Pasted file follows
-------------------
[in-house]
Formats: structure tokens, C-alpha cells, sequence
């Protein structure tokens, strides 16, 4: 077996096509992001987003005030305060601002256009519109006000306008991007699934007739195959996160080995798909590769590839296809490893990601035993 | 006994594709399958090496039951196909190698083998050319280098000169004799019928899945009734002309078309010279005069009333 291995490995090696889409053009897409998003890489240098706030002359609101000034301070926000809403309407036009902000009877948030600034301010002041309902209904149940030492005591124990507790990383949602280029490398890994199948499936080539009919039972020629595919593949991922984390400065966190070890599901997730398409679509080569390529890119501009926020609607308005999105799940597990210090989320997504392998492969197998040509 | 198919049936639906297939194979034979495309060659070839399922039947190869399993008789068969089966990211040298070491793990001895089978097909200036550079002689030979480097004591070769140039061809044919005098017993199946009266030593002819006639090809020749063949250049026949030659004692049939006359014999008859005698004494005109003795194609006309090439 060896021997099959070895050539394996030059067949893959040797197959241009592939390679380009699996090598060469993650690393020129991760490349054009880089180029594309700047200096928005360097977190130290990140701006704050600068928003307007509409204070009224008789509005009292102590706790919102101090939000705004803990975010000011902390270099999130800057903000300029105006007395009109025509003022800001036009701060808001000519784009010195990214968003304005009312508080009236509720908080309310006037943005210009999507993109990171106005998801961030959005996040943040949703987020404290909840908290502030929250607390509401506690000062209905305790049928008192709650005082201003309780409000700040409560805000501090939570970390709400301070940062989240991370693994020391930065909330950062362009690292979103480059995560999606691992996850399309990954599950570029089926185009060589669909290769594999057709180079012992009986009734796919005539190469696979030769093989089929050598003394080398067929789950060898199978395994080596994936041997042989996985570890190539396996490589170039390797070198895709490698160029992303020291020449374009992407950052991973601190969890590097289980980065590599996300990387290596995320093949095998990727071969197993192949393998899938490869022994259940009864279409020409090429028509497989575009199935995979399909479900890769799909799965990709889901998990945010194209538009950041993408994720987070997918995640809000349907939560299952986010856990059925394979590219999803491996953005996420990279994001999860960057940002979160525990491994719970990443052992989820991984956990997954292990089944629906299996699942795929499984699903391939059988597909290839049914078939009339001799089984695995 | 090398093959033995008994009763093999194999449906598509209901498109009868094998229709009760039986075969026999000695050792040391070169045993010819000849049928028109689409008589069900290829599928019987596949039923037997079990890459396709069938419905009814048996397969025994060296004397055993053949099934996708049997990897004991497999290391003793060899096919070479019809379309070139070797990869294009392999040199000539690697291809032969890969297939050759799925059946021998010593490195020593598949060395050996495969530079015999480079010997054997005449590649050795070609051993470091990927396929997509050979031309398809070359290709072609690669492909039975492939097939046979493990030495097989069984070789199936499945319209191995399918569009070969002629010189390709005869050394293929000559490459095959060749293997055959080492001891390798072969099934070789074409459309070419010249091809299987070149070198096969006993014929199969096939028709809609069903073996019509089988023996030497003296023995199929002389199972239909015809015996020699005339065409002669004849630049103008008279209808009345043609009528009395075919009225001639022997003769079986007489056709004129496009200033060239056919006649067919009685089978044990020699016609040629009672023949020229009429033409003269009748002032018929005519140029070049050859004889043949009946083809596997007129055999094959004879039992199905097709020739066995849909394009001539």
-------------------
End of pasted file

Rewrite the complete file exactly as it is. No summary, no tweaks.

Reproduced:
[in-house]
Formats: structure tokens, C-alpha cells, sequence
């Protein structure tokens, strides 16, 4: 077996096509992001987003005030305060601002256009519109006000306008991007699934007739195959996160080995798909590769590839296809490893990601035993 | 006994594709399958090496039951196909190698083998050319280098000169004799019928899945009734002309078309010279005069009333 291995490995090696889409053009897409998003890489240098706030002359609101000034301070926000809403309407036009902000009877948030600034301010002041309902209904149940030492005591124990507790990383949602280029490398890994199948499936080539009919039972020629595919593949991922984390400065966190070890599901997730398409679509080569390529890119501009926020609607308005999105799940597990210090989320997504392998492969197998040509 | 198919049936639906297939194979034979495309060659070839399922039947190869399993008789068969089966990211040298070491793990001895089978097909200036550079002689030979480097004591070769140039061809044919005098017993199946009266030593002819006639090809020749063949250049026949030659004692049939006359014999008859005698004494005109003795194609006309090439 060896021997099959070895050539394996030059067949893959040797197959241009592939390679380009699996090598060469993650690393020129991760490349054009880089180029594309700047200096928005360097977190130290990140701006704050600068928003307007509409204070009224008789509005009292102590706790919102101090939000705004803990975010000011902390270099999130800057903000300029105006007395009109025509003022800001036009701060808001000519784009010195990214968003304005009312508080009236509720908080309310006037943005210009999507993109990171106005998801961030959005996040943040949703987020404290909840908290502030929250607390509401506690000062209905305790049928008192709650005082201003309780409000700040409560805000501090939570970390709400301070940062989240991370693994020391930065909330950062362009690292979103480059995560999606691992996850399309990954599950570029089926185009060589669909290769594999057709180079012992009986009734796919005539190469696979030769093989089929050598003394080398067929789950060898199978395994080596994936041997042989996985570890190539396996490589170039390797070198895709490698160029992303020291020449374009992407950052991973601190969890590097289980980065590599996300990387290596995320093949095998990727071969197993192949393998899938490869022994259940009864279409020409090429028509497989575009199935995979399909479900890769799909799965990709889901998990945010194209538009950041993408994720987070997918995640809000349907939560299952986010856990059925394979590219999803491996953005996420990279994001999860960057940002979160525990491994719970990443052992989820991984956990997954292990089944629906299996699942795929499984699903391939059988597909290839049914078939009339001799089984695995 | 090398093959033995008994009763093999194999449906598509209901498109009868094998229709009760039986075969026999000695050792040391070169045993010819000849049928028109689409008589069900290829599928019987596949039923037997079990890459396709069938419905009814048996397969025994060296004397055993053949099934996708049997990897004991497999290391003793060899096919070479019809379309070139070797990869294009392999040199000539690697291809032969890969297939050759799925059946021998010593490195020593598949060395050996495969530079015999480079010997054997005449590649050795070609051993470091990927396929997509050979031309398809070359290709072609690669492909039975492939097939046979493990030495097989069984070789199936499945319209191995399918569009070969002629010189390709005869050394293929000559490459095959060749293997055959080492001891390798072969099934070789074409459309070419010249091809299987070149070198096969006993014929199969096939028709809609069903073996019509089988023996030497003296023995199929002389199972239909015809015996020699005339065409002669004849630049103008008279209808009345043609009528009395075919009225001639022997003769079986007489056709004129496009200033060239056919006649067919009685089978044990020699016609040629009672023949020229009429033409003269009748002032018929005519140029070049050859004889043949009946083809596997007129055999094959004879039992199905097709020739066995849909394009001539």